6. Mo, Jian-Lei & Zhu, Lei & Fan, Ying, 2012. "The impact of the EU ETS on the corporate value of European electricity corporations," Energy, Elsevier, vol. 45(1), pages 3-11.
    7. Falbo, Paolo & Felletti, Daniele & Stefani, Silvana, 2013. "Free EUAs and fuel switching," Energy Economics, Elsevier, vol. 35(C), pages 14-21.
    8. Golombek, Rolf & Kittelsen, Sverre A.C. & Rosendahl, Knut Einar, 2013. "Price and welfare effects of emission quota allocation," Energy Economics, Elsevier, vol. 36(C), pages 568-580.
    9. Yu Zhou & Jin Fan & Dingtao Zhao & Shanyong Wang, 2016. "The impact of carbon trading on regulated agents in China," Mitigation and Adaptation Strategies for Global Change, Springer, vol. 21(3), pages 377-390, March.
    10. Jaehn, Florian & Letmathe, Peter, 2010. "The emissions trading paradox," European Journal of Operational Research, Elsevier, vol. 202(1), pages 248-254, April.
    11. da Silva, Patricia Pereira & Moreno, Blanca & Figueiredo, Nuno Carvalho, 2016. "Firm-specific impacts of CO2 prices on the stock market value of the Spanish power industry," Energy Policy, Elsevier, vol. 94(C), pages 492-501.

    More about this item

    Keywords

    allocation of GHG allowances; electricity sector; multi-period emissions trading;

    JEL classification:

    • L94 - Industrial Organization - - Industry Studies: Transportation and Utilities - - - Electric Utilities
    • H20 - Public Economics - - Taxation, Subsidies, and Revenue - - - General
    • Q28 - Agricultural and Natural Resource Economics; Environmental and Ecological Economics - - Renewable Resources and Conservation - - - Government Policy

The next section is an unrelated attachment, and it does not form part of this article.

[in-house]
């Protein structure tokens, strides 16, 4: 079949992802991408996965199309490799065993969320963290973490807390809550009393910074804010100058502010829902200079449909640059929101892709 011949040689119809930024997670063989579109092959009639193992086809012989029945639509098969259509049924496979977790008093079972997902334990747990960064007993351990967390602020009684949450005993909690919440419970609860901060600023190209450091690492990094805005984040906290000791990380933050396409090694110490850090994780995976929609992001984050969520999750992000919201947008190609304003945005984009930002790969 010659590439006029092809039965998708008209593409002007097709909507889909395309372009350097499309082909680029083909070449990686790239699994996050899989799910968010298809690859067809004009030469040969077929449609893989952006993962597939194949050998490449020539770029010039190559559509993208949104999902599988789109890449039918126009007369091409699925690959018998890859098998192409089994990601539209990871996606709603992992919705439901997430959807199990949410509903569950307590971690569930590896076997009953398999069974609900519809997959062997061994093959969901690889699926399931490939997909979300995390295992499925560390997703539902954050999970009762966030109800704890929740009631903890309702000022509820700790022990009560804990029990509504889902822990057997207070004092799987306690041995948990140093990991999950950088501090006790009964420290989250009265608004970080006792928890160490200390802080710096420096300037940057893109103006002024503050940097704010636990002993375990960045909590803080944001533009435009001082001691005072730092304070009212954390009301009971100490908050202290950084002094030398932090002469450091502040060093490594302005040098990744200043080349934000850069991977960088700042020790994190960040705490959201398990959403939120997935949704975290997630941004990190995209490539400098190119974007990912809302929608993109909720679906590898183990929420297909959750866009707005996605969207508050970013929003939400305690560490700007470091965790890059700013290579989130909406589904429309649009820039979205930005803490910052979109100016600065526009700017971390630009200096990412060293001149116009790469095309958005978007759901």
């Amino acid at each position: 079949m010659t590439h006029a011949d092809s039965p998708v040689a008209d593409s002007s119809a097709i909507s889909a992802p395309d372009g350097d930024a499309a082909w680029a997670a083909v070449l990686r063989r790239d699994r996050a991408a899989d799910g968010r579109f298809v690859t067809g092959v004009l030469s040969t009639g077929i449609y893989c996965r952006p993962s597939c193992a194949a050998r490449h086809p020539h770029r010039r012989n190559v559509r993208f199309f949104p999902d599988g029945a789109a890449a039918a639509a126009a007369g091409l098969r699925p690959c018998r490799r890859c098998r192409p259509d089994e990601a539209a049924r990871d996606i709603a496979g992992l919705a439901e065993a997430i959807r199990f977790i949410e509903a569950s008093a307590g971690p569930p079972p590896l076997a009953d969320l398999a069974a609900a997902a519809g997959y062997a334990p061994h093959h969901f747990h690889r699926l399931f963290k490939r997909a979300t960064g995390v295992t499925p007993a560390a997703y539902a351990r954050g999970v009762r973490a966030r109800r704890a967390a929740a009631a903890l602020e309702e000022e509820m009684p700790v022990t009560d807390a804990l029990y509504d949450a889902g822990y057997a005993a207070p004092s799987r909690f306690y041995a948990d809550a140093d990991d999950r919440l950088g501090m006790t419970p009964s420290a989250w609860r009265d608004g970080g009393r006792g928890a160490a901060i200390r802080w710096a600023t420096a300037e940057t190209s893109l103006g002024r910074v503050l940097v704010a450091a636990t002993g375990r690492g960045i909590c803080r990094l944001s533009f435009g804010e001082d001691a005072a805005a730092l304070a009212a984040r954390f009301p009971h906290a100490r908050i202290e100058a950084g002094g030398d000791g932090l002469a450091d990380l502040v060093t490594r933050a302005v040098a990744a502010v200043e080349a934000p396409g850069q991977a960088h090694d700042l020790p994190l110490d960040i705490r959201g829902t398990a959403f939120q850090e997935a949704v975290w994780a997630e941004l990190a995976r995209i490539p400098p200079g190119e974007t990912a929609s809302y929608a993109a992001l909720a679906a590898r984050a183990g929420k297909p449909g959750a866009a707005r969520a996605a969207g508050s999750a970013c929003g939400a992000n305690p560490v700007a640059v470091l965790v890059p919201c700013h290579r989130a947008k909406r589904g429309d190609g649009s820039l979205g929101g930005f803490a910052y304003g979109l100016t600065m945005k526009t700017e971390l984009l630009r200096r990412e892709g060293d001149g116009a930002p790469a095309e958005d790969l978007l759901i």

• Q25 - Agricultural and Natural Resource Economics; Environmental and Ecological Economics - - Renewable Resources and Conservation - - - Water
    • M11 - Business Administration and Business Economics; Marketing; Accounting; Personnel Economics - - Business Administration - - - Production Management

    Statistics

    Access and download statistics

    Corrections

    All material on this site has been provided by the respective publishers and authors. You can help correct errors and omissions. When requesting a correction, please mention this item's handle: RePEc:zbw:hwwadp:343. See general information about how to correct material in RePEc.

    For technical questions regarding this item, or to correct its authors, title, abstract, bibliographic or download information, contact: (ZBW - German National Library of Economics). General contact details of provider: http://edirc.repec.org/data/hwwaade.html .

    If you have authored this item and are not yet registered with RePEc, we encourage you to do it here. This allows to link your profile to this item. It also allows you to accept potential citations to this item that we are uncertain about.

    We have no references for this item. You can help adding them by using this form .

    If you know of missing items citing this one, you can help us creating those links by adding the relevant references in the same way as above, for each refering item. If you are a registered author of this item, you may also want to check the "citations" tab in your RePEc Author Service profile, as there may be some citations waiting for confirmation.

    Please note that corrections may take a couple of weeks to filter through the various RePEc services.

    IDEAS is a RePEc service hosted by the Research Division of the Federal Reserve Bank of St. Louis . RePEc uses bibliographic data supplied by the respective publishers.